The Kanban system revolves around a central Kanban board that is used for organization and prioritizing the work at hand. Comprised of columns, the Kanban board exhibits each element of the workflow for Progress, Testing, Ready for Release and Release. Another possible way of defining columns may be To Do, In Progress, In Review, Blocked, and Done. This allows the teams to stay open to changes and easily implement the transition as required.
Kanban incorporates Work In Progress (WIP), for the task cycle. This involves setting a limit for every column or state mentioned on the Kanban board. This WIP limit determines the number of work items or the amount of work to keep in a certain state at any instance of time.
Reaching a pre-defined WIP limit means no new work can be allowed to categorize in that state. This compels the team to finish the pending items before addressing new entities.
When it comes to the team roles in Scrum vs Kanban, unlike Scrum with a defined set of roles for each purpose, Kanban does not specify any team role. Instead, it focuses on improving the project flow and product quality on a collective or team level.
The Kanban board can be used and modified by anyone in the team as long as it portrays the status of the work entities and the amendments involved. This means there is no single person to make sure the team is aligned or adhering to the established work policies.
Kanban helps towards overall optimization of a project development cycle by helping teams attain improvement in the project in a continuous manner. This ultimately leads to better rates of throughput and time along with maintaining the quality of the resulting product.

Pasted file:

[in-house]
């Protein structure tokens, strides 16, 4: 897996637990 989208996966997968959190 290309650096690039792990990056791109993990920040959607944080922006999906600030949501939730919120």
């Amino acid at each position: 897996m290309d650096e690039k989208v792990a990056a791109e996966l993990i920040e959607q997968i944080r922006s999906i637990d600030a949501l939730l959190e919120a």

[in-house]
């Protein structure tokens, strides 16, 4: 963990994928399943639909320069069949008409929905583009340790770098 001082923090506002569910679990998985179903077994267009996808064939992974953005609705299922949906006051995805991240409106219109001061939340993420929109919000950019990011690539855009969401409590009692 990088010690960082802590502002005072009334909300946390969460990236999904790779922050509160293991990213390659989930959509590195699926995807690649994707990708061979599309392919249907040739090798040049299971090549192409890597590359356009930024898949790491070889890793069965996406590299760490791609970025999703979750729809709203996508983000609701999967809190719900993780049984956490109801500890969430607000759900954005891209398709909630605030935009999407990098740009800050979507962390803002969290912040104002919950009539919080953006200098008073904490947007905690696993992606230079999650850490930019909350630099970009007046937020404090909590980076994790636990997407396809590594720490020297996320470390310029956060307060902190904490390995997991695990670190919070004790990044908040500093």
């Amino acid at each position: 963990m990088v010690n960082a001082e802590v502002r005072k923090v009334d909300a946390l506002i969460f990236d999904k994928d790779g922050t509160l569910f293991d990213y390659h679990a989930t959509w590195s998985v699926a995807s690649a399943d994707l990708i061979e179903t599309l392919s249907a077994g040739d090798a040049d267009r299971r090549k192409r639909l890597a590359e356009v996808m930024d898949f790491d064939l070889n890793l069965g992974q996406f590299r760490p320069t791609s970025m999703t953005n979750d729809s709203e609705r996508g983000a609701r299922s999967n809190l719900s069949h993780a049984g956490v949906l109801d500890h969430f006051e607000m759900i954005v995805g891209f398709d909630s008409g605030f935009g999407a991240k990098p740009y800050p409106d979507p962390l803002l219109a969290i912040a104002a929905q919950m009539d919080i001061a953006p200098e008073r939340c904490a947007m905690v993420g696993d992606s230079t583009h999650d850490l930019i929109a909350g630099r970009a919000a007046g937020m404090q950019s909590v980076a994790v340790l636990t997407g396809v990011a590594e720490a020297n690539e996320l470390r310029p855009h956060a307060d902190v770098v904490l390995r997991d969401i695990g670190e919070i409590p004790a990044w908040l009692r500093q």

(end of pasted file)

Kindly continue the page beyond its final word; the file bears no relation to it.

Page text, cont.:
According to a research by the Project Management Institute (PMI), about three quarters (71%) of organizations use Agile approaches. Agile is a software development approach, which helps teams collaborate together for the corresponding requirements and solutions through continuous evolution.
Agile incorporates policies allowing teams to carry out better planning, development, timely and early delivery of a project all the while staying prepared for sudden changes and able to aptly respond to these changes.
Of the numerous Agile frameworks being used, some include:
- Scrumban (A mix of Scrum and Kanban),
- Extreme Programming (XP),
- Adaptive software development (ASD),
- Agile Modelling,
- Agile Unified Process (AUP),
- Disciplined Agile Delivery,
- Dynamic Systems Development Method (DSDM),
- Feature-driven development (FDD),
- Lean software development, and